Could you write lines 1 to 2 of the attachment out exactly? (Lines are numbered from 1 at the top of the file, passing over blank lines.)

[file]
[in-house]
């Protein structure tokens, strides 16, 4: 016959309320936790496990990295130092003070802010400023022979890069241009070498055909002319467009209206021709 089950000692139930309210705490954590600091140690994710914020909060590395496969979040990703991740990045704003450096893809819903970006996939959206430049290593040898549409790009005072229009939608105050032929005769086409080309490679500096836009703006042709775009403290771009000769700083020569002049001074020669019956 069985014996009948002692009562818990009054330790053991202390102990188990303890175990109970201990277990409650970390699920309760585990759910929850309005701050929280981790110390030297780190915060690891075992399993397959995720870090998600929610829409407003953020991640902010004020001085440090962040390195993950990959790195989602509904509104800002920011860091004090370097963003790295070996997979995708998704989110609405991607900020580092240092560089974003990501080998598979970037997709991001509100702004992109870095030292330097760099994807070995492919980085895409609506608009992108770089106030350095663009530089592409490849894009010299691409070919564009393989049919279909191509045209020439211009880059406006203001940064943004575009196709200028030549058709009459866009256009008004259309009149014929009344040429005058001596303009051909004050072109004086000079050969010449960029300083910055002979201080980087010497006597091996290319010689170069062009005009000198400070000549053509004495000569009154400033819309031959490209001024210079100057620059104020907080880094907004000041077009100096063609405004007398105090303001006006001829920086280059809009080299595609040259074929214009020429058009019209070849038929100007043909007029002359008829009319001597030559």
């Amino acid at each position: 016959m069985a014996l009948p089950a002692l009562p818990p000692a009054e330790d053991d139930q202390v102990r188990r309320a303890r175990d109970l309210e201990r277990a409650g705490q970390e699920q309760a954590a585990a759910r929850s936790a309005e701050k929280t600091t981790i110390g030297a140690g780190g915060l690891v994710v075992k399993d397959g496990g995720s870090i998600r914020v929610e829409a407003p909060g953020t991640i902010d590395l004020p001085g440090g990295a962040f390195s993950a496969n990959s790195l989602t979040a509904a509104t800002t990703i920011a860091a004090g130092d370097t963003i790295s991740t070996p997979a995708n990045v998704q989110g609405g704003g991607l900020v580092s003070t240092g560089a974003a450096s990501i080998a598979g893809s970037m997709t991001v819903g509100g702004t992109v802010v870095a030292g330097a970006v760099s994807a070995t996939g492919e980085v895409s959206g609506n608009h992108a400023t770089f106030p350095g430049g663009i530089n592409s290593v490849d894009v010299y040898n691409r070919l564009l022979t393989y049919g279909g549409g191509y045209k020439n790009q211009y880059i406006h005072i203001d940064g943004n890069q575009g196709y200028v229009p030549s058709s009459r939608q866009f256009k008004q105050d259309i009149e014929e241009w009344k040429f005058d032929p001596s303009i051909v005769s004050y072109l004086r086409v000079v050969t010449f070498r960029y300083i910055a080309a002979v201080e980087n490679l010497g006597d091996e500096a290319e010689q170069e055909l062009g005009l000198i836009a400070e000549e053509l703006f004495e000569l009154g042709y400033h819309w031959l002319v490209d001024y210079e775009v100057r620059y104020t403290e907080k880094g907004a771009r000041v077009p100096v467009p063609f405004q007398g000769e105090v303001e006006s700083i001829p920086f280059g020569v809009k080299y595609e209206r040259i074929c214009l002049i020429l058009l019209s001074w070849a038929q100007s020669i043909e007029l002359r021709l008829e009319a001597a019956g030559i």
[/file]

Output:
[in-house]
């Protein structure tokens, strides 16, 4: 016959309320936790496990990295130092003070802010400023022979890069241009070498055909002319467009209206021709 089950000692139930309210705490954590600091140690994710914020909060590395496969979040990703991740990045704003450096893809819903970006996939959206430049290593040898549409790009005072229009939608105050032929005769086409080309490679500096836009703006042709775009403290771009000769700083020569002049001074020669019956 069985014996009948002692009562818990009054330790053991202390102990188990303890175990109970201990277990409650970390699920309760585990759910929850309005701050929280981790110390030297780190915060690891075992399993397959995720870090998600929610829409407003953020991640902010004020001085440090962040390195993950990959790195989602509904509104800002920011860091004090370097963003790295070996997979995708998704989110609405991607900020580092240092560089974003990501080998598979970037997709991001509100702004992109870095030292330097760099994807070995492919980085895409609506608009992108770089106030350095663009530089592409490849894009010299691409070919564009393989049919279909191509045209020439211009880059406006203001940064943004575009196709200028030549058709009459866009256009008004259309009149014929009344040429005058001596303009051909004050072109004086000079050969010449960029300083910055002979201080980087010497006597091996290319010689170069062009005009000198400070000549053509004495000569009154400033819309031959490209001024210079100057620059104020907080880094907004000041077009100096063609405004007398105090303001006006001829920086280059809009080299595609040259074929214009020429058009019209070849038929100007043909007029002359008829009319001597030559």